- Hair Dryer: Hold the hairdryer just about an inch away from the patch on the highest heat. If it is a small area, less movement is required, but hold and heat the patch for a few minutes.
- Matching Dryer: tumble dry the garment on a low or normal heat setting for 10-30 minutes (depends on the patch).
Although the patches should stick without the heat, they will not hold or bond to the fabric. The heat activates the adhesive and creates a stronger repair. If you use NOSO patches, they say that you can use them in the field by placing the patched area in the sun. I have not personally tried NOSO patches with the sun-only heat. However, these patches work well when used at home and with access to a dryer.
Peel and Stick Patch Repairs
Peel and stick patches are a far more effective way to repair rips in the field. Even for at-home repairs, peel and stick patches take slightly less time, but they don’t always provide as strong of a hold as the iron-on patches.
You only need a few things to perform this type of repair:
- Peel and stick patch of your choice
- Isopropyl alcohol
Whether in the field or at home, a peel and stick patching session will likely only take about five minutes.
Use the following steps to perform a repair with a peel and stick patch:
- If possible, wash and dry the fabric you are repairing. If that is not possible, clean off the area around the rip.
- Once dry, wipe down the area around the rip with isopropyl alcohol. A wipe from your first aid kit works for this.
- Remove or cut off any loose strands and tuck any down inside the jacket or bag.
- Peel off the back of the patch to expose the adhesive side.
- Apply the adhesive side of the patch directly to the fabric. Try to keep the sides of the rip aligned to the best of your ability. The patch should extend at least ½ inch (12 mm) out from the edges of the ripped fabric.
- For hardshell jackets and even some pants, you can apply the patch on the interior of the clothing to disguise the patchwork.
- Smooth out the patch by applying pressure from the center and moving out. Do this to push out any air bubbles and to encourage all of the adhesive to stick, especially around the edges.
Patches with rounded edges tend to stay on a bit better. Try rounding the edges with scissors to help it hold longer. There are several great color options and clear Tenacious Tape so you can disguise the repair.
Mending and Other Options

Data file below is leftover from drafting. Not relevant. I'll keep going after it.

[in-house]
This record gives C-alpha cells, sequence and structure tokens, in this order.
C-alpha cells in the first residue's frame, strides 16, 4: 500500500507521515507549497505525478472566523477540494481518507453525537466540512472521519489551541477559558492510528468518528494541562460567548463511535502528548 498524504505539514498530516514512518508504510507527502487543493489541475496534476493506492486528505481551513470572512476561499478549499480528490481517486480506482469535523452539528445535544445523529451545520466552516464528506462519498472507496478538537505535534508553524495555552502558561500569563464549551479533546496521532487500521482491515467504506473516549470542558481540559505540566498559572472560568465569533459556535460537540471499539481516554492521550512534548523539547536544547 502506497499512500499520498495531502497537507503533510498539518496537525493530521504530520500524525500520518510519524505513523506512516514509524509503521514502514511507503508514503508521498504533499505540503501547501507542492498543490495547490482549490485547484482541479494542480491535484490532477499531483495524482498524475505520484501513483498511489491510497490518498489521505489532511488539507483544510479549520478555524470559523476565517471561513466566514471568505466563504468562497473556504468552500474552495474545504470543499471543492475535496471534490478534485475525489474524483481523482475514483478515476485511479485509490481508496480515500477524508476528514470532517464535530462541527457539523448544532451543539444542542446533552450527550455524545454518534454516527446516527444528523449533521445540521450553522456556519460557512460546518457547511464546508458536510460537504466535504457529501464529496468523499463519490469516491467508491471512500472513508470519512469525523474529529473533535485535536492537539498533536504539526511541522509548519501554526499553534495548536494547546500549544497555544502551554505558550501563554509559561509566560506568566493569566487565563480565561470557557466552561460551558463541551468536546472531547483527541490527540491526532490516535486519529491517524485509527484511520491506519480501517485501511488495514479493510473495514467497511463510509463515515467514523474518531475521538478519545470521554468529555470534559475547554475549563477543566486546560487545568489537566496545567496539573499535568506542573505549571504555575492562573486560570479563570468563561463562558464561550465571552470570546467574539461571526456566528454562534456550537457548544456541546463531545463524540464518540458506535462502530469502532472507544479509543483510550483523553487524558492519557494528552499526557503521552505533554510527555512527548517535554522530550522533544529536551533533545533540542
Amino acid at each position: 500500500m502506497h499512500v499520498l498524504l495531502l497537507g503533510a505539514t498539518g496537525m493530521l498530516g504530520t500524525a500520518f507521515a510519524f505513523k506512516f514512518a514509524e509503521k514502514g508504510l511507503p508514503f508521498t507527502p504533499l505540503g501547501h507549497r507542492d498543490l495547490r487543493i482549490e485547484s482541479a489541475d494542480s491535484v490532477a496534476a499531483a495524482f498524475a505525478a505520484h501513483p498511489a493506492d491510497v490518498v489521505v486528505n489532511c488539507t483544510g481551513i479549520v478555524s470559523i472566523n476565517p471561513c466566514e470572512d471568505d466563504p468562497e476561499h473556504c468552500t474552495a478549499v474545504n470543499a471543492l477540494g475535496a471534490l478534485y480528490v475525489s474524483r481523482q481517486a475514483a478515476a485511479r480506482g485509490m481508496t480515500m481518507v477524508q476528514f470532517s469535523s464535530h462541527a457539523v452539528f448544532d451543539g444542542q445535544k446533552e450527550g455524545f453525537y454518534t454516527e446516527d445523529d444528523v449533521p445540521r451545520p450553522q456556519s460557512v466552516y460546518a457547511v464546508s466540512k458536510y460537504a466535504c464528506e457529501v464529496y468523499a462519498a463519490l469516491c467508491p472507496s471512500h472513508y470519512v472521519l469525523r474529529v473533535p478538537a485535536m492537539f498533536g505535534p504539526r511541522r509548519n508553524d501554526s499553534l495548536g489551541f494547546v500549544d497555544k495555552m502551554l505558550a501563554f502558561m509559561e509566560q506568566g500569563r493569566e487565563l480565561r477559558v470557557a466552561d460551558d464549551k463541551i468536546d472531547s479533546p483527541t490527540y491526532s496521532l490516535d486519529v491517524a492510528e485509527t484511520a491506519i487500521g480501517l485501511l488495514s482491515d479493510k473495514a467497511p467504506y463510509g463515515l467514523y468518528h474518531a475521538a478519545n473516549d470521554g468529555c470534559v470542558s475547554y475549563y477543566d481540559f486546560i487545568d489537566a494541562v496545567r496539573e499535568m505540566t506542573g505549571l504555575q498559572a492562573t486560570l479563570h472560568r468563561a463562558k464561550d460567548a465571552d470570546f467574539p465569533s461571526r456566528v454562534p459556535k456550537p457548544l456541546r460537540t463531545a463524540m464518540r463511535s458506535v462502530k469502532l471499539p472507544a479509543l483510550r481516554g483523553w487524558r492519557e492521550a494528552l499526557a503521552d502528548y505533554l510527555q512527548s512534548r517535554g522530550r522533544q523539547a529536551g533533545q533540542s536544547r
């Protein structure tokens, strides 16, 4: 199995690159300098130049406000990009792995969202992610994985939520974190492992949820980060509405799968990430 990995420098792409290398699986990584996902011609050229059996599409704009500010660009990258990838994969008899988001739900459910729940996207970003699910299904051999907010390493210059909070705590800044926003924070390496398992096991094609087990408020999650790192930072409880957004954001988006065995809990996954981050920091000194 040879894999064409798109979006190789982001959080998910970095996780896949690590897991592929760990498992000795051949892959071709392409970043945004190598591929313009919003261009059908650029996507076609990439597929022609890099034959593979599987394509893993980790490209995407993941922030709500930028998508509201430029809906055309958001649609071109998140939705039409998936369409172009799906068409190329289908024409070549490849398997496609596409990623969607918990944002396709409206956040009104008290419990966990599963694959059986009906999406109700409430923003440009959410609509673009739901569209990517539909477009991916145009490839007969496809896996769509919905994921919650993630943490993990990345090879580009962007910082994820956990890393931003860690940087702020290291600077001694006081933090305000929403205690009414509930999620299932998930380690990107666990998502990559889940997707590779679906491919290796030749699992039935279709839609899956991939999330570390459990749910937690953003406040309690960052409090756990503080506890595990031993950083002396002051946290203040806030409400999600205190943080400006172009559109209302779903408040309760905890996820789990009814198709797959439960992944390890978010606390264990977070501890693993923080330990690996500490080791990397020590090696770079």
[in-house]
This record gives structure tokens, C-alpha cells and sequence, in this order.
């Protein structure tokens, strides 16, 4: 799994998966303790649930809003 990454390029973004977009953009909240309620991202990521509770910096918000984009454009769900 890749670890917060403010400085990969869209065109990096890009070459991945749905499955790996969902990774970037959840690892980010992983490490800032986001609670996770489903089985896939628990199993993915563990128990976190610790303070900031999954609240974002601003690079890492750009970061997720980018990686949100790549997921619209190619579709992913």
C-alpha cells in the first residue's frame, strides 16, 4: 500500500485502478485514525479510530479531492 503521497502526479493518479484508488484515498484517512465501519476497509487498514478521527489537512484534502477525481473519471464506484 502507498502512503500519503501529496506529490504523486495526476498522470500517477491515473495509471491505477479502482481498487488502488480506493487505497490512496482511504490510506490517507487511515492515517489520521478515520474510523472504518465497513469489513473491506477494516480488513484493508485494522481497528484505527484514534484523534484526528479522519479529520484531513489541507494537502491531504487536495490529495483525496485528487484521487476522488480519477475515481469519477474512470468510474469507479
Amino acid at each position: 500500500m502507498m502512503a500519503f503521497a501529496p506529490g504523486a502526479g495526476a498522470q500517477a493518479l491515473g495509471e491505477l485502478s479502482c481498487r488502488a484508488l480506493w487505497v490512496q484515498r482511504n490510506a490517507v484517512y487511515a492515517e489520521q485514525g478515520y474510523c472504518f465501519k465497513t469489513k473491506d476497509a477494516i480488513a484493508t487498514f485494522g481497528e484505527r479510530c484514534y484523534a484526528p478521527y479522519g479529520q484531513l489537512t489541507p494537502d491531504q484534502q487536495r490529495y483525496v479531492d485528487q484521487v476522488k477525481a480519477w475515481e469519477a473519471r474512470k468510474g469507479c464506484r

For some fabrics, sewing and mending the material may be an option. There are still patch options for things like pants and sweaters, but mending them may be better. If you are not overly confident in your sewing skills, try practicing on low-risk items. A sewing machine can make your fixes more precise. There are several online tutorials to learn how to sew, or there may even be an in-person class in your area.
The manufacturer may cover more complex mending as a part of their warranty. Some companies replace the item completely, so be sure you understand their repair policy fully. Companies may also accept repairs from other brands for a small fee. Utilizing these services tends to be more accessible when local, so before sending it out in the mail, research local repair options.
We do not recommend donating or attempting to consign gear or clothing that has not been patched or mended in any way. Damaged items will be thrown away at many donation centers.
Can you sew a rip in a down jacket?
We do not recommend sewing a rip in a down jacket. The lightweight exterior material of the jacket requires an extremely fine needle, and most standard sewing kit needles will leave holes large enough for down to escape the jacket. Use a patch following the instructions above instead.
How do you repair ripped tent mesh?
To repair ripped tent mesh, you can patch it or sew it. Sewing it can work, but it is likely to bunch the fabric and add stress when pulled tight. We recommend using a Tenacious Tape mesh patch for small rips or holes in tent mesh. These are easy-to-use peel and stick patches that you can utilize both in and out of the field.
Is Tenacious Tape better than Duct Tape for fabric repairs?
Yes, Tenacious Tape utilizes a stronger material and adhesive for their patches than Duct Tape. You can use Duct Tape for repairs, but it won’t last as long, and the glue will wear off over time, especially after washing. Tenacious Tape is a better option for long-term fabric repairs, and the peel and stick tape also allows you to reposition within 24 hours without leaving much of a residue.
How do you repair a rip in nylon?
The best way to repair nylon is to use a patch. Ripstop nylon, in particular, is difficult to sew effectively, and patches will provide a longer-lasting repair. Follow the steps above for patching options.